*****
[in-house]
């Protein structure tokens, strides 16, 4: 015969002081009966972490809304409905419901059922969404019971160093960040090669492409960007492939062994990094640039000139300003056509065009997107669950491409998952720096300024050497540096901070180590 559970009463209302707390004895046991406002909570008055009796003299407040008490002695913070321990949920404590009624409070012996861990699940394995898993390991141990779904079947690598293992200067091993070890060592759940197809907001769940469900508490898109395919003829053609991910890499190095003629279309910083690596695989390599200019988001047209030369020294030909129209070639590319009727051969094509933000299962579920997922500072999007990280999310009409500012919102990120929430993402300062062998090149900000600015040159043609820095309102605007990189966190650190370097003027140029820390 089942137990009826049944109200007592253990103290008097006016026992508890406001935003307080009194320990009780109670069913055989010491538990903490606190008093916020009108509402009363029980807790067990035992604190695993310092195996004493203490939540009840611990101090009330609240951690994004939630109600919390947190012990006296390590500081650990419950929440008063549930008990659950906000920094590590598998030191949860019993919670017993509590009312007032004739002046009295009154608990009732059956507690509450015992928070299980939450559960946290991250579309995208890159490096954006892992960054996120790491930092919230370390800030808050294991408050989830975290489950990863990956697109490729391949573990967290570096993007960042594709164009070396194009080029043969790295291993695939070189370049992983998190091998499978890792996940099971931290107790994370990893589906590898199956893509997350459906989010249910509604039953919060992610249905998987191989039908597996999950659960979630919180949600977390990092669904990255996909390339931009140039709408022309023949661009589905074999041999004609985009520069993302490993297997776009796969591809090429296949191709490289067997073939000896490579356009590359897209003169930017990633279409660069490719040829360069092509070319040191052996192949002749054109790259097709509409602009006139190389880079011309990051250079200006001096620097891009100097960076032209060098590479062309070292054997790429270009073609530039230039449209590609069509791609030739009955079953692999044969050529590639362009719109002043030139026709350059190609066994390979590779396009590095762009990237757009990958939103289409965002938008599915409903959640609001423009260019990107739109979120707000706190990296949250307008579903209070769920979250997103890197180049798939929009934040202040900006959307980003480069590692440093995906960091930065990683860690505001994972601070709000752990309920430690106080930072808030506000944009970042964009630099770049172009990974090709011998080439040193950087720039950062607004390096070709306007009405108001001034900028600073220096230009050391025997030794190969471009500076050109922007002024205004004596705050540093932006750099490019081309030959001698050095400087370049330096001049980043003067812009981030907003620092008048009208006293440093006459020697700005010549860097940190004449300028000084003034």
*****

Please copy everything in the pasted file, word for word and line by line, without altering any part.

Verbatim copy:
[in-house]
């Protein structure tokens, strides 16, 4: 015969002081009966972490809304409905419901059922969404019971160093960040090669492409960007492939062994990094640039000139300003056509065009997107669950491409998952720096300024050497540096901070180590 559970009463209302707390004895046991406002909570008055009796003299407040008490002695913070321990949920404590009624409070012996861990699940394995898993390991141990779904079947690598293992200067091993070890060592759940197809907001769940469900508490898109395919003829053609991910890499190095003629279309910083690596695989390599200019988001047209030369020294030909129209070639590319009727051969094509933000299962579920997922500072999007990280999310009409500012919102990120929430993402300062062998090149900000600015040159043609820095309102605007990189966190650190370097003027140029820390 089942137990009826049944109200007592253990103290008097006016026992508890406001935003307080009194320990009780109670069913055989010491538990903490606190008093916020009108509402009363029980807790067990035992604190695993310092195996004493203490939540009840611990101090009330609240951690994004939630109600919390947190012990006296390590500081650990419950929440008063549930008990659950906000920094590590598998030191949860019993919670017993509590009312007032004739002046009295009154608990009732059956507690509450015992928070299980939450559960946290991250579309995208890159490096954006892992960054996120790491930092919230370390800030808050294991408050989830975290489950990863990956697109490729391949573990967290570096993007960042594709164009070396194009080029043969790295291993695939070189370049992983998190091998499978890792996940099971931290107790994370990893589906590898199956893509997350459906989010249910509604039953919060992610249905998987191989039908597996999950659960979630919180949600977390990092669904990255996909390339931009140039709408022309023949661009589905074999041999004609985009520069993302490993297997776009796969591809090429296949191709490289067997073939000896490579356009590359897209003169930017990633279409660069490719040829360069092509070319040191052996192949002749054109790259097709509409602009006139190389880079011309990051250079200006001096620097891009100097960076032209060098590479062309070292054997790429270009073609530039230039449209590609069509791609030739009955079953692999044969050529590639362009719109002043030139026709350059190609066994390979590779396009590095762009990237757009990958939103289409965002938008599915409903959640609001423009260019990107739109979120707000706190990296949250307008579903209070769920979250997103890197180049798939929009934040202040900006959307980003480069590692440093995906960091930065990683860690505001994972601070709000752990309920430690106080930072808030506000944009970042964009630099770049172009990974090709011998080439040193950087720039950062607004390096070709306007009405108001001034900028600073220096230009050391025997030794190969471009500076050109922007002024205004004596705050540093932006750099490019081309030959001698050095400087370049330096001049980043003067812009981030907003620092008048009208006293440093006459020697700005010549860097940190004449300028000084003034």